February 10th marked the beginning of the Lenten season. This year my appreciation for this service deepened. In talking to other Mennonites I was surprised to hear that some have never been marked with ashes and usually just begin Lent with a Pancake Supper. How Mennonite of us to choose to have a large community meal that can include farmer sausage! Other Mennonites I talked to felt that the imposition of ashes, or a service on Ash Wednesday in general, is just too catholic of a practice to do in our Anabaptist churches. On the contrary at Wildwood this year we had a joint service with the L'Arche Saskatoon community. L'Arche has roots in the Catholic community so even the premise that we might worship together might be considered scandalous.I have, however, come to really appreciate the liturgical calendar and Ash Wednesday fits firmly into this.

Our service at Wildwood Mennonite called us to follow Jesus' example of entering into the desert wilderness immediately following his baptism. Jesus fasted to build spiritual strength and integrity in order to accomplish God's calling. But Jesus also enters the desert after hearing the affirming words of his baptism - "You are my beloved. With you I am well pleased." While affirmed in his identity in God, Jesus needed to wrestle with who he was as a created being and what his ministry would look like while on Earth. Jesus questioned who he was, why he was here, and what life was for. Entering into Lent urges us to ask the same questions. We have 40 days set aside to take up this task and Ash Wednesday is the doorway into this journey.

We encountered, however, a locked door while gathered together in worship.locked door

We approach the door ready to open it and start only to find that we hold ourselves back. What would unlock that door and allow you to walk with Jesus?

What burdens and baggage do you need to put down first?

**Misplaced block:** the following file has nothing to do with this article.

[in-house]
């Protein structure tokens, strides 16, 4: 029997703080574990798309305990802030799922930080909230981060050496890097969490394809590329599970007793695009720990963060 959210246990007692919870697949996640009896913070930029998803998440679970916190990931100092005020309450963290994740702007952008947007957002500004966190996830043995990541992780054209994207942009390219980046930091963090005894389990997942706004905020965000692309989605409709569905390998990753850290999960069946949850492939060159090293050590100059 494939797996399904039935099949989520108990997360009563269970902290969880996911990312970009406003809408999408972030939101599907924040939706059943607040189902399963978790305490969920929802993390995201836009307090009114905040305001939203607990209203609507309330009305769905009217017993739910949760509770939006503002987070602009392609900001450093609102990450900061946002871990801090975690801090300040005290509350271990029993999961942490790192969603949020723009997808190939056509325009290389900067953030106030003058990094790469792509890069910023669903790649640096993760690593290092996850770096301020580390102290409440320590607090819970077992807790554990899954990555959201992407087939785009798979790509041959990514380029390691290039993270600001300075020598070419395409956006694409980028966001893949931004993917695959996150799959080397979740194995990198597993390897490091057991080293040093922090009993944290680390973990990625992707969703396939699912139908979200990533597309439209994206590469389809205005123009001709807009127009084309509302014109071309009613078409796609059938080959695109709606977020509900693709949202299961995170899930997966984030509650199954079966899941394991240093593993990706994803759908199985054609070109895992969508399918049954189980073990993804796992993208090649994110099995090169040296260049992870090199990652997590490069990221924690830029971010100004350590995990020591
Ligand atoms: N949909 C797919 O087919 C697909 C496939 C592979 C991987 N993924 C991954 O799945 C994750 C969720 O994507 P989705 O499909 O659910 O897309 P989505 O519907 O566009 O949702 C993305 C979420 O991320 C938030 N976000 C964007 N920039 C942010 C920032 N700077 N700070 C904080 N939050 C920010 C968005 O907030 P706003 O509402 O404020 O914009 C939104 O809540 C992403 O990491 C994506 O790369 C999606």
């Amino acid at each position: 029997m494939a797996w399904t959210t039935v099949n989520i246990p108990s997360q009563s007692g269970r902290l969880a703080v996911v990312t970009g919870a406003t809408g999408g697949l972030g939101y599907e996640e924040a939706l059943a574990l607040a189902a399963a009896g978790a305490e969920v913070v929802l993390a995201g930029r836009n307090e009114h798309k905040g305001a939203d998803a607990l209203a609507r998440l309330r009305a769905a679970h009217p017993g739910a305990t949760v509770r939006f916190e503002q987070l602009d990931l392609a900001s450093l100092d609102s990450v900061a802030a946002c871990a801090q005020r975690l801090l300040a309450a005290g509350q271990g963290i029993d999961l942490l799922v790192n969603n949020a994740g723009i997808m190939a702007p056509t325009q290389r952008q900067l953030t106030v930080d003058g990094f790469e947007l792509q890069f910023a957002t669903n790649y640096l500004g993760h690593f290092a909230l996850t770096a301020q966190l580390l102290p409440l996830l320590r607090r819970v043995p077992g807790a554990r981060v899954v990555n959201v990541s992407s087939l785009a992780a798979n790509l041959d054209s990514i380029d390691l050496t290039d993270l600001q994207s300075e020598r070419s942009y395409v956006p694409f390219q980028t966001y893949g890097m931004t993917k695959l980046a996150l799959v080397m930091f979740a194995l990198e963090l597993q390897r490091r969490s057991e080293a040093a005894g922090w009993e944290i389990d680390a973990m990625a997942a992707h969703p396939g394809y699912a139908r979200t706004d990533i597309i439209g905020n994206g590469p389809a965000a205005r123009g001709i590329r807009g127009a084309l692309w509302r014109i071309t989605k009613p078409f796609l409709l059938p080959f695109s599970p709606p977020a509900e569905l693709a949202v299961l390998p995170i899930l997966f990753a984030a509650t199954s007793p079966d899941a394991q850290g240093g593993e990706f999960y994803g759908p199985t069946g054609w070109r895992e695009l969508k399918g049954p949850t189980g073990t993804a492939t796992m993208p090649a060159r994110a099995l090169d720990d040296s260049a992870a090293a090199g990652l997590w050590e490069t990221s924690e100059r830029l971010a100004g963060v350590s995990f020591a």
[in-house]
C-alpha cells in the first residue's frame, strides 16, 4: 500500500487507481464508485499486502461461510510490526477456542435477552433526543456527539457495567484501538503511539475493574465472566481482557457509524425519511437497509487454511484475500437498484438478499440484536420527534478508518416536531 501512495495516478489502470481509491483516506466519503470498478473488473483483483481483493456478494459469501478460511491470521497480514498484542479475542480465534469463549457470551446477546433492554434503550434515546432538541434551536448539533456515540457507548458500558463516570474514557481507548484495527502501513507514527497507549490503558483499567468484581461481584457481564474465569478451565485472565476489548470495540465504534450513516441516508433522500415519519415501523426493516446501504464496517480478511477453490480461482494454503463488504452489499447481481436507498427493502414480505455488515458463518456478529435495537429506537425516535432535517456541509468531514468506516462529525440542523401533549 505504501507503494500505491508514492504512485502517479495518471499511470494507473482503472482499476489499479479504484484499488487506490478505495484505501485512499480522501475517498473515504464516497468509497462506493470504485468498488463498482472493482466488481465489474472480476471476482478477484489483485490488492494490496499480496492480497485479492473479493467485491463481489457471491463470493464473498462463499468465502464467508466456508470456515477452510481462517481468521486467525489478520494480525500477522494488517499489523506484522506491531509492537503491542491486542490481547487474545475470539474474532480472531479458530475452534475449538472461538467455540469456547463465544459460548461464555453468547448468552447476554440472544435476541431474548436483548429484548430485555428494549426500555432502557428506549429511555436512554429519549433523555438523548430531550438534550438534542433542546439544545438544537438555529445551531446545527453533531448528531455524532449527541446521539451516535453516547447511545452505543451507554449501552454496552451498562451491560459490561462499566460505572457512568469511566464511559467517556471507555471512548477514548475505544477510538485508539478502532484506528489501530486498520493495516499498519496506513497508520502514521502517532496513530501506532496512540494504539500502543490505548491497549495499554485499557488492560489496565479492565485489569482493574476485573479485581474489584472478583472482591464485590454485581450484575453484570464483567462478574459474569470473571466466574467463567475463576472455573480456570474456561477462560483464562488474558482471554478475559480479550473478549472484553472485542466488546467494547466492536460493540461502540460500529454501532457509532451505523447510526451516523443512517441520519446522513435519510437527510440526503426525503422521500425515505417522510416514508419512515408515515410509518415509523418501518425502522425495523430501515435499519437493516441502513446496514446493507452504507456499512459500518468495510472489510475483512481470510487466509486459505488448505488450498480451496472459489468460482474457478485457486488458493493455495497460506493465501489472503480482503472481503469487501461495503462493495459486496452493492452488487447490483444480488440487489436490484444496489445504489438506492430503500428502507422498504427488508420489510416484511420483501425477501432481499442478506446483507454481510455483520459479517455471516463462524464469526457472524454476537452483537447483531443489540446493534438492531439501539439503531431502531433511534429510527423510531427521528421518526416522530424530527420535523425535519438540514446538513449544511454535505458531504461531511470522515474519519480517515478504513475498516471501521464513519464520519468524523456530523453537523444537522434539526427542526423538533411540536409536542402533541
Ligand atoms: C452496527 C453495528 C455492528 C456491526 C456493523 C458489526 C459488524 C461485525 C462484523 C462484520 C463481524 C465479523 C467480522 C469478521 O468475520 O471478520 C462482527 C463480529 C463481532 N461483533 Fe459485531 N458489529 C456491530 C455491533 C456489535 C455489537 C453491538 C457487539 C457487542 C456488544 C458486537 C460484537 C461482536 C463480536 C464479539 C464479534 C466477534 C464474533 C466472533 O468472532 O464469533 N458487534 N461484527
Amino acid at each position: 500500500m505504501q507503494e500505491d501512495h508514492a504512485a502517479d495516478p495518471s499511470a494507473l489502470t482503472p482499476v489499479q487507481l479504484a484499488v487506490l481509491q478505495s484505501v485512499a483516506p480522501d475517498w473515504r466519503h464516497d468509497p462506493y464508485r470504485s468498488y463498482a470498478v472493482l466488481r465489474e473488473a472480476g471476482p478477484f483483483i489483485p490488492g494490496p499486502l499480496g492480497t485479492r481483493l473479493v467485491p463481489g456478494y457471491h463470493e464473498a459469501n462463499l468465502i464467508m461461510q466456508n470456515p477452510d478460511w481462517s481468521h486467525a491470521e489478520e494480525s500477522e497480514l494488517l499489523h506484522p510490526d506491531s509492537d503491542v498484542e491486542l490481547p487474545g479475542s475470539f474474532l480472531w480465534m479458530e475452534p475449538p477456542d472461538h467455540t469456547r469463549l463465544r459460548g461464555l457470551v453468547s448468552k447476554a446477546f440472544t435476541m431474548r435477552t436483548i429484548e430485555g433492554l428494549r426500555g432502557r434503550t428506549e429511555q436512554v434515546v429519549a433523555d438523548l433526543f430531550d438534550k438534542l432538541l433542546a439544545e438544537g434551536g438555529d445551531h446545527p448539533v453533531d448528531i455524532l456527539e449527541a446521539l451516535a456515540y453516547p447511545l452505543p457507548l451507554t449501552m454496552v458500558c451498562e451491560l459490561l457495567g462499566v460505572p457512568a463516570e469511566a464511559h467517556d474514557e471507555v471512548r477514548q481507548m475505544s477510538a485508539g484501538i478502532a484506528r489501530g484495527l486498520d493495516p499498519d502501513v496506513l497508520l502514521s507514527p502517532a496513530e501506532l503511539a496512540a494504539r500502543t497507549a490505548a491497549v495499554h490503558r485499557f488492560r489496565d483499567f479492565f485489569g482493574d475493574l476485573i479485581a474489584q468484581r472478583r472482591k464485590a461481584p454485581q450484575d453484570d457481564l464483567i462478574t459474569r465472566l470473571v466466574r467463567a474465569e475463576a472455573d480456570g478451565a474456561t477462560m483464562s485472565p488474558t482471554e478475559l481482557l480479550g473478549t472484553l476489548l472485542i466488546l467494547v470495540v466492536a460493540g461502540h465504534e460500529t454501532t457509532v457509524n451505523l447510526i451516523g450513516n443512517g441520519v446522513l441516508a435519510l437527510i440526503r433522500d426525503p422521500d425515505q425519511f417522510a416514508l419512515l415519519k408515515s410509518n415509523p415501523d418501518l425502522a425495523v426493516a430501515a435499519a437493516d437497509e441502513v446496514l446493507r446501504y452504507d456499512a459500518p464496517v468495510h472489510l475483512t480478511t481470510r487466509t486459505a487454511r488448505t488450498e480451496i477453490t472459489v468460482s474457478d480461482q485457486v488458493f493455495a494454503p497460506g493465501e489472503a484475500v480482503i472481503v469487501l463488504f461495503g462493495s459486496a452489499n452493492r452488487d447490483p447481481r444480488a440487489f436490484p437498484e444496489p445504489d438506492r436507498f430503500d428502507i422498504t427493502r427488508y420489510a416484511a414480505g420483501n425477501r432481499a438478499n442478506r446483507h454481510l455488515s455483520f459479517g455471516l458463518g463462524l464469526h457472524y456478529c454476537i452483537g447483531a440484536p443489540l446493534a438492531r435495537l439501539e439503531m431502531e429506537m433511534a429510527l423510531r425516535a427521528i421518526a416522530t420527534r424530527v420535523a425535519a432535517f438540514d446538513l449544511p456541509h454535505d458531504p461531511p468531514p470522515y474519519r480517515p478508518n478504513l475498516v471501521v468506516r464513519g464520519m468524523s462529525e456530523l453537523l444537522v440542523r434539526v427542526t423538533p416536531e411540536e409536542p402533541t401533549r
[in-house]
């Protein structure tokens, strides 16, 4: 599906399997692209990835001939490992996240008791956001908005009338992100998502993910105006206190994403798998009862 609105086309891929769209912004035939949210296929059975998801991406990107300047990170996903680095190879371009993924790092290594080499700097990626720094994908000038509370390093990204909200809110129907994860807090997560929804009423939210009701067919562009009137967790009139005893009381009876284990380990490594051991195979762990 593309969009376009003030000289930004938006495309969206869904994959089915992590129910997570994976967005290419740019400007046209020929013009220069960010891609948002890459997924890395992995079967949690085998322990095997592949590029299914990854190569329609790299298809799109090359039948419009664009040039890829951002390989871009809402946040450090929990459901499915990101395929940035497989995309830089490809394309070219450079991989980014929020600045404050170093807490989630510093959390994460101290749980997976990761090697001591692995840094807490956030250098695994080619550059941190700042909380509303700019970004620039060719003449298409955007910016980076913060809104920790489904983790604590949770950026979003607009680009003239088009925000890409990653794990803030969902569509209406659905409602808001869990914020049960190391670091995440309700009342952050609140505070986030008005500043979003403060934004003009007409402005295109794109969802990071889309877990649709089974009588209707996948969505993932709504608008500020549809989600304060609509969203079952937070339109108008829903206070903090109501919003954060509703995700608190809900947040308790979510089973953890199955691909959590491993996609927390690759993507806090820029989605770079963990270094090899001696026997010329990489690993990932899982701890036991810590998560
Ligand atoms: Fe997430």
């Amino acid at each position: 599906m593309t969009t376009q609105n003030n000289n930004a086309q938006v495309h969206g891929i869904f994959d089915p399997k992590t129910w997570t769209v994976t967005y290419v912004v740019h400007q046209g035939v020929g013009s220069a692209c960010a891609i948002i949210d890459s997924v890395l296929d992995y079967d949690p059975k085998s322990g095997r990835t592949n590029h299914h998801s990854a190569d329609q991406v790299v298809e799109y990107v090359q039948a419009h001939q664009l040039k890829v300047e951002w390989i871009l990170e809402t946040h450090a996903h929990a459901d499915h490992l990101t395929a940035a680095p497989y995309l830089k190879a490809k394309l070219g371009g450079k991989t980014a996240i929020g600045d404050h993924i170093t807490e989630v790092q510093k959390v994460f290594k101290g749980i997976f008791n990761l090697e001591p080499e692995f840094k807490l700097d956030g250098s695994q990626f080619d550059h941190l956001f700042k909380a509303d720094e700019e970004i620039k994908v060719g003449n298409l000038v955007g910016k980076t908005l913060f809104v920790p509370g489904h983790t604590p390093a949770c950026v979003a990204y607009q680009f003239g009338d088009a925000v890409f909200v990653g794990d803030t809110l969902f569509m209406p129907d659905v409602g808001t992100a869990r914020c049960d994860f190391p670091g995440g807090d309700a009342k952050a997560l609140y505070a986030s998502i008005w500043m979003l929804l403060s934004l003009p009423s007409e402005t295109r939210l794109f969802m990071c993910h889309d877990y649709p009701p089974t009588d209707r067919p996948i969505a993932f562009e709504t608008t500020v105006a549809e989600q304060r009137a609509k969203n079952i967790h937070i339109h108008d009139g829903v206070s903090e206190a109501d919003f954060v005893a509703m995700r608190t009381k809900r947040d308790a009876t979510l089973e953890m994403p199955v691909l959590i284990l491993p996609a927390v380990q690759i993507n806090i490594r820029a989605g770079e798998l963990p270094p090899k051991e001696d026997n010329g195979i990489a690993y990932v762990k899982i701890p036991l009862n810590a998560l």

What have you created inside yourself that isolates you from God?

When you come out of your baptism with God's words ringing in your ears what words will God send with you in the desert?

Our service had had a time of reflection for us to visit 3 stations.

The first was the Baptismal water.


Dipping our hands in the water reminds us of our cleansing and that God is pleased with us.

The second station was the keys.


We wrote on paper keys the things we needed to unlock within ourselves and taped it onto the door.

Station three was the imposition of the ashes.


We remind ourselves that we are dust and that we will return to dust. The ashes began as palms of celebration on Palm Sunday.

But now they are burnt, black and grey. Dry and Lifeless.

On Ash Wednesday the dry black, and grey ashes mix our baptismal  waters and mark us for a journey. They mark that we are God's. They mark that there is no sin, darkness or grave that will keep us from the love of God. The Ashes lead us to live out the gospel, as Jesus discovered while in the desert, that brings the good fruit of justice, peace, and generosity. These ashes are worth wearing.

Come back to God - back from wherever it is you are wandering, weary and worm. Come back to God out of your individual and personal lives. Come back to God with all your heart the Lenten season - and you'll find yourself home.


Sunday Mornings
10:45 a.m. In-Person Worship at WMC

10:15 a.m. Zoom Fellowship Time
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Pastor Joe Heikman
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Pastor Eileen Klaassen
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